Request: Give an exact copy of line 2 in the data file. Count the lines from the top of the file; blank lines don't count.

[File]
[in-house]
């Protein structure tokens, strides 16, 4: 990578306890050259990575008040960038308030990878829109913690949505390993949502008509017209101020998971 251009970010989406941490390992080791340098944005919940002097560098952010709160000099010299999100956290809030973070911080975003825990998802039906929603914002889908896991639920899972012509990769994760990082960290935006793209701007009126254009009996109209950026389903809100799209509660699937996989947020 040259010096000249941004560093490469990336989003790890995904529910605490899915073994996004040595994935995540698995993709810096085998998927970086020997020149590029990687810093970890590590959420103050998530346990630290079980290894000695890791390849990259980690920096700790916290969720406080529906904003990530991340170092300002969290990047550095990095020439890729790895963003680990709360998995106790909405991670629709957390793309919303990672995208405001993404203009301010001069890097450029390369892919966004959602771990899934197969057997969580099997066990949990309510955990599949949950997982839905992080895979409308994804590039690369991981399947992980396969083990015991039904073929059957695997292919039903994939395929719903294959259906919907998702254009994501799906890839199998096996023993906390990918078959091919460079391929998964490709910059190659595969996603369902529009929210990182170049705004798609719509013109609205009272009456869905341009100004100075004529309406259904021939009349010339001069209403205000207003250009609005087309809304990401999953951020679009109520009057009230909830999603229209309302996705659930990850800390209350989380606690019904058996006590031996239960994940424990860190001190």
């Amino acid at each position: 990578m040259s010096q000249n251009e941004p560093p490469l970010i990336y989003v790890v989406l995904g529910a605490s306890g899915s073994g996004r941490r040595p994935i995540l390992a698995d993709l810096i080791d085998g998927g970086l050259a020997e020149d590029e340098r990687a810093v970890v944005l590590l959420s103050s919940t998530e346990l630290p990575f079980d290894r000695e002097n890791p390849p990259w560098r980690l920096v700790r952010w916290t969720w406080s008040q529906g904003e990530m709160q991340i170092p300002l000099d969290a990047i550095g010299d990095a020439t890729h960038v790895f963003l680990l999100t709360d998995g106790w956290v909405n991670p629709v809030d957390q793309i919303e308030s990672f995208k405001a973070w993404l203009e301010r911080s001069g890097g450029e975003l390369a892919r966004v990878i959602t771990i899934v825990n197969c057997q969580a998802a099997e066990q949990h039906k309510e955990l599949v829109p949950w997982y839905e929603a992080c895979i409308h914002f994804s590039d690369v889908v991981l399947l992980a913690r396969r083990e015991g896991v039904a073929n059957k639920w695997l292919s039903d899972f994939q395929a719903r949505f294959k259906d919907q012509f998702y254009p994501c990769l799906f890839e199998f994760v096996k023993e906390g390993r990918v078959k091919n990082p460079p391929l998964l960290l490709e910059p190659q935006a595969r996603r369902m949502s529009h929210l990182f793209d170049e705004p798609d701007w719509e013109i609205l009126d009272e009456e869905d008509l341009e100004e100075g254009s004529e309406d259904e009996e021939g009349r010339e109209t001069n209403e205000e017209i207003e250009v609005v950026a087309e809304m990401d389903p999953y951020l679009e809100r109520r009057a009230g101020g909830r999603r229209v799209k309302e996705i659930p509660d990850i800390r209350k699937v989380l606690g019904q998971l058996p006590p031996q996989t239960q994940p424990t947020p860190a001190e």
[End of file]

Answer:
């Protein structure tokens, strides 16, 4: 990578306890050259990575008040960038308030990878829109913690949505390993949502008509017209101020998971 251009970010989406941490390992080791340098944005919940002097560098952010709160000099010299999100956290809030973070911080975003825990998802039906929603914002889908896991639920899972012509990769994760990082960290935006793209701007009126254009009996109209950026389903809100799209509660699937996989947020 040259010096000249941004560093490469990336989003790890995904529910605490899915073994996004040595994935995540698995993709810096085998998927970086020997020149590029990687810093970890590590959420103050998530346990630290079980290894000695890791390849990259980690920096700790916290969720406080529906904003990530991340170092300002969290990047550095990095020439890729790895963003680990709360998995106790909405991670629709957390793309919303990672995208405001993404203009301010001069890097450029390369892919966004959602771990899934197969057997969580099997066990949990309510955990599949949950997982839905992080895979409308994804590039690369991981399947992980396969083990015991039904073929059957695997292919039903994939395929719903294959259906919907998702254009994501799906890839199998096996023993906390990918078959091919460079391929998964490709910059190659595969996603369902529009929210990182170049705004798609719509013109609205009272009456869905341009100004100075004529309406259904021939009349010339001069209403205000207003250009609005087309809304990401999953951020679009109520009057009230909830999603229209309302996705659930990850800390209350989380606690019904058996006590031996239960994940424990860190001190």